Welcome to the party. My apologies to anyone that is upset about the lack of beard in the title; I thought "Informalism" was a bit more appropriate. Simple yet elegant, in that its meaning can shift about and still be applicable to what I want to do with this blog. The initial inspiration for starting this project was for me to have a space in which to practice analysis (as I know it as a college graduate with a B.A. in English Studies), and I think the best way to build up those skills is to do it in a relatively informal manner - also, I dislike Formalism, but that's something I'll likely get into some other time. Furthermore, this blog affords me the opportunity to inform people as to how critical analysis apply to the world around them. See? I feel like it's a fitting title.
Yes, I know I'm an awful nerd. I wear it proudly. Moving on.
Time to lay down some of the ground rules for this blog. First and foremost, while I will occasionally don an academic tone, I will largely be keeping things around here - wait for it - informal. By this I mean that I will regularly insert humor and casual language into whatever I choose to write. Fair warning: I occasionally work blue, and will do so when I damn well please. You're welcome to do the same in your comments, should you choose to leave any. This blog will also be informal in that it will not simply focus on "literature" as one might expect from an English student. This might raise the question, "Well then what the hell are you going to be talking about and why should I care?"
To answer this, I'll have to get a bit academic.
You'll notice on this page's header that I use the phrase "textual/cultural critique" as opposed to "literary critique." As you may suspect, there is a reason for this. While I will certainly be delving into what some may call "literature," I will be discussing a much wider range of subject matter, encompassing film, music, cultural phenomena, television, video games, art, theater, and books. The whole of these things, and anything I may have missed, fall under the heading of "text." You see, we in the world of English Studies prefer to use the term "text" as opposed to "literature" because it more accurately describes the breadth of material that we cover, and it lends our endeavors a bit more credence and applicability in the world outside of our nerdy little bubble (thank you Dr. Mike Sell for the rationale; "nerdy little bubble" was mine, though). So while most of what I'll be discussing on here is going to come somewhere from the world of textual critical theory, there will be tinges of psychology, sociology, politics, economics, and whatever else could be appropriate for my subject matter at any given time.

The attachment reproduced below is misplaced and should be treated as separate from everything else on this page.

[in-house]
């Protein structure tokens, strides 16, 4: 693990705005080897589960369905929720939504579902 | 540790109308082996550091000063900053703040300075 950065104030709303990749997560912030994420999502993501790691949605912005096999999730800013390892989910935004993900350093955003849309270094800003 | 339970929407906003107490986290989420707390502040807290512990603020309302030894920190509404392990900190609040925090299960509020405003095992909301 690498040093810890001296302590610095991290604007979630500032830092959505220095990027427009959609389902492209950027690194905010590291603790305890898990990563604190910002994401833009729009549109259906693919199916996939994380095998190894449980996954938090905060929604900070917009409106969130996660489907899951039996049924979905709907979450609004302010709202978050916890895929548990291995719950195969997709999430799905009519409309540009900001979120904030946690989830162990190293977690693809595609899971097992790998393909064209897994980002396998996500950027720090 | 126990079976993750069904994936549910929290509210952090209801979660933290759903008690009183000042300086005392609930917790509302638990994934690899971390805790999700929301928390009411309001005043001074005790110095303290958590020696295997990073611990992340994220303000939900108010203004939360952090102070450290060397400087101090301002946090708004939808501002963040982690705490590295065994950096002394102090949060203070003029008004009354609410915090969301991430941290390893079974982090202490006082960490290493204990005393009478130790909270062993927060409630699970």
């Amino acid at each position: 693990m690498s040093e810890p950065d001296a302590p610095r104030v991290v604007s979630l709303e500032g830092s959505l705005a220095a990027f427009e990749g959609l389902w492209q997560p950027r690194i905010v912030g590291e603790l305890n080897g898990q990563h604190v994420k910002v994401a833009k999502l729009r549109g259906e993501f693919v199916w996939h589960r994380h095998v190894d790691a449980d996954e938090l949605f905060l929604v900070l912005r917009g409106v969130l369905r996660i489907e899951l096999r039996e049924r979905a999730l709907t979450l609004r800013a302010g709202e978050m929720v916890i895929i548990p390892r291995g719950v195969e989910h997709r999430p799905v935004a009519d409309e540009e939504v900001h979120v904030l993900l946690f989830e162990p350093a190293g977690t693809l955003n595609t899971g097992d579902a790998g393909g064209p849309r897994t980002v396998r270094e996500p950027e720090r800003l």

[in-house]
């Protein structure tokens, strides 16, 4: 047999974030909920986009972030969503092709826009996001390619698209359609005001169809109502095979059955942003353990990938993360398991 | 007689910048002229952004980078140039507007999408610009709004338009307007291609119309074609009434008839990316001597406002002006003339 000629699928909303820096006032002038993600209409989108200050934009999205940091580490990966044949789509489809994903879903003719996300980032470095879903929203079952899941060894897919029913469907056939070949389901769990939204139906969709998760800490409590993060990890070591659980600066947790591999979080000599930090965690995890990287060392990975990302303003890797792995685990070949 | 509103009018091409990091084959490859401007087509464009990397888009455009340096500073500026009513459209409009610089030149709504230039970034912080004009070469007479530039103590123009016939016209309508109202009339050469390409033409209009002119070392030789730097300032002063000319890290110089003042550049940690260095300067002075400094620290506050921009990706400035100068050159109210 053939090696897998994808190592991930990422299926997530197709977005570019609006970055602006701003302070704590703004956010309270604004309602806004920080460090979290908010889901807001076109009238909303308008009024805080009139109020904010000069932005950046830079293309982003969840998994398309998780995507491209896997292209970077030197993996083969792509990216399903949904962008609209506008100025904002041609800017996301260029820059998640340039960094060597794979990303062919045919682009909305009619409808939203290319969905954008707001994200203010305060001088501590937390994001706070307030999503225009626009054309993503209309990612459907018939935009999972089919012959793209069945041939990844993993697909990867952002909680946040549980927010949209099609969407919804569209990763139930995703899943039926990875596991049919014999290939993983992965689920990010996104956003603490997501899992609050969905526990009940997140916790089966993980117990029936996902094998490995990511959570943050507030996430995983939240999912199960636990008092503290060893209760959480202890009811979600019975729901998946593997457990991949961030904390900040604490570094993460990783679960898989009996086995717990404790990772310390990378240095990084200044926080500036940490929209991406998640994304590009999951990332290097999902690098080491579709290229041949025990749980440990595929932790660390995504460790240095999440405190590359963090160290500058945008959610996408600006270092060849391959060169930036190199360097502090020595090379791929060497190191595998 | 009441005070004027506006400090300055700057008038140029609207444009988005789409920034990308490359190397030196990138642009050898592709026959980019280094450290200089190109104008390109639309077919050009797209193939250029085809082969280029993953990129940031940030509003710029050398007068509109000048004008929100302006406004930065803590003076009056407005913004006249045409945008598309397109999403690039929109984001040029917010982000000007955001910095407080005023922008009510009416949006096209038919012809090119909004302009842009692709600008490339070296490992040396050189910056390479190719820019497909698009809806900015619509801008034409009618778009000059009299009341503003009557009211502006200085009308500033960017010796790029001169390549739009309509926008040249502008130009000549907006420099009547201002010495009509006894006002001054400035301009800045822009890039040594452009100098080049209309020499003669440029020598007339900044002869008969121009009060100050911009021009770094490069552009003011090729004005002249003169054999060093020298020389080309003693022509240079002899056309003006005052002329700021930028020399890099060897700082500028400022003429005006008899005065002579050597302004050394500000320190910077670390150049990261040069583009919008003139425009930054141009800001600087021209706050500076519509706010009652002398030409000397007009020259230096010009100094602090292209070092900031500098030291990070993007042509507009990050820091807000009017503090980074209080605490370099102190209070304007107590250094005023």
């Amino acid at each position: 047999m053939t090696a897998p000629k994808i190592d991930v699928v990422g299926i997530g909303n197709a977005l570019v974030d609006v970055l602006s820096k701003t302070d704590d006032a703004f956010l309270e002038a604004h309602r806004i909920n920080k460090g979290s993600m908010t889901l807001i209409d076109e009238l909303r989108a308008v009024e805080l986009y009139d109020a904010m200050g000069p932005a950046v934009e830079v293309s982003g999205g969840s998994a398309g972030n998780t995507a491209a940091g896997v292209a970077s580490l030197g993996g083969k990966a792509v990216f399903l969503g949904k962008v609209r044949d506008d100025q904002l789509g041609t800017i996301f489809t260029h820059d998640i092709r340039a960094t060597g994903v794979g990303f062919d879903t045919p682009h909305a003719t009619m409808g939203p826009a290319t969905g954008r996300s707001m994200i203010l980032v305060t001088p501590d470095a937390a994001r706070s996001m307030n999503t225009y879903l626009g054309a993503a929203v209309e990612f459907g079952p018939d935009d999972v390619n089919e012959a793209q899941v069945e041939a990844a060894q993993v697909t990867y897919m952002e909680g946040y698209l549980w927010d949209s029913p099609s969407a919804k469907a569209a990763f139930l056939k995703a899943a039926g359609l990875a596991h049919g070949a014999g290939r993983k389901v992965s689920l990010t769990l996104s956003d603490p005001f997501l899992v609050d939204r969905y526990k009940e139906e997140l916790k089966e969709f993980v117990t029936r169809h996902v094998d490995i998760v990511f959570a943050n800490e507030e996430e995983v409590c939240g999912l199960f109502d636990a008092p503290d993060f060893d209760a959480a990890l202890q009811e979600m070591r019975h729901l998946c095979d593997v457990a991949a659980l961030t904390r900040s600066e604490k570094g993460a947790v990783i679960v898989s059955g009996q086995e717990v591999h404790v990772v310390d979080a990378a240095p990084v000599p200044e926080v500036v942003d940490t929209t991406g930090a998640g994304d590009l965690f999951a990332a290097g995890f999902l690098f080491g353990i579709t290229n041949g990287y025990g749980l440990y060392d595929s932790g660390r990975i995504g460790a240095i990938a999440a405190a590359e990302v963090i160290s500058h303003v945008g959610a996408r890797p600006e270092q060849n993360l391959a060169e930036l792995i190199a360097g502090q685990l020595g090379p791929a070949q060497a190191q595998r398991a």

And I just went and opened another academic can of worms by invoking the word "theory" in the above paragraph. This is one of the points in English Studies that is disputed, and in some instances used to single English Studies out as a bunch of nonsense. Essays have been written with the expressed purpose of discrediting theory. In her essay "The Race for Theory," Barbara Christian asserted that critical theories are "prescriptivist" and often "elitist and traditionalist," even if they are trying to represent some disenfranchised entity. Authors Knapp and Michaels go on to claim theory is generally flawed because it is fundamentalist and those involved in it are incapable of stepping outside of their own ideology, language, culture, and so on and so forth, in their essay "Against Theory."
I disagree with everything I just summarized. In the case of Christian's argument, the idea of theory and criticism as "elitist and traditionalist" is derailed when you take into account an idea put forth by T. S. Eliot. Eliot said that as new works (texts) are released, the "tradition" makes room to accommodate them. I feel this means that any ideas and texts out there, regardless of what theories may apply to it and what canon it may or may not fit into, are worthwhile subject matter for enjoyment and critical thought. Theory does not marginalize nontraditional viewpoints and texts, but gives them an opportunity for recognition. In the case of Knapp and Michaels' argument, I feel theories are being viewed as rigid ideological structures that cannot be altered or toyed with. This is contrary to the evolution of the various theories as we know them. Russian Formalists and Liberal Humanists were both considered Formalists for different reasons and each had different aims, and the theories that proceeded them - literary Marxism, Feminism, Modernism, Post-Modernism, New Historical, Psychoanalytic, etc. - took their methods as a basis and built on it in some fashion. I feel that the ideas of each style of critical theory is a tool at our disposal to help broaden our view of texts and the world around us. Furthermore, to say that a theorist cannot step outside of himself or herself is asinine; if that were true, then what would be the point of a white theorist to analyze a black text? A heterosexual critic a homosexual text? A male critic a female text? In this sense, Knapp and Michaels' claim is limiting and kind of insulting.
Also, in the same way that atheism is a sort of religious belief, their anti-theory approach is an exercise in theory.
So there you have it. Throughout the lifespan of this blog, which I hope to be long, I will be analyzing a wide variety materials in a wide variety of ways, and I will try to make it entertaining and educational for those of you interested enough to dive in. I don't have any sort of set schedule for how I'm going to do things, but I hope to post at least one new update a week. To start things off, I will likely be looking at the first book of Stephen King's The Dark Tower and the music of Set Your Goals. If you have any suggestions for things for me to look, leave 'em in the comments. 'Til next time.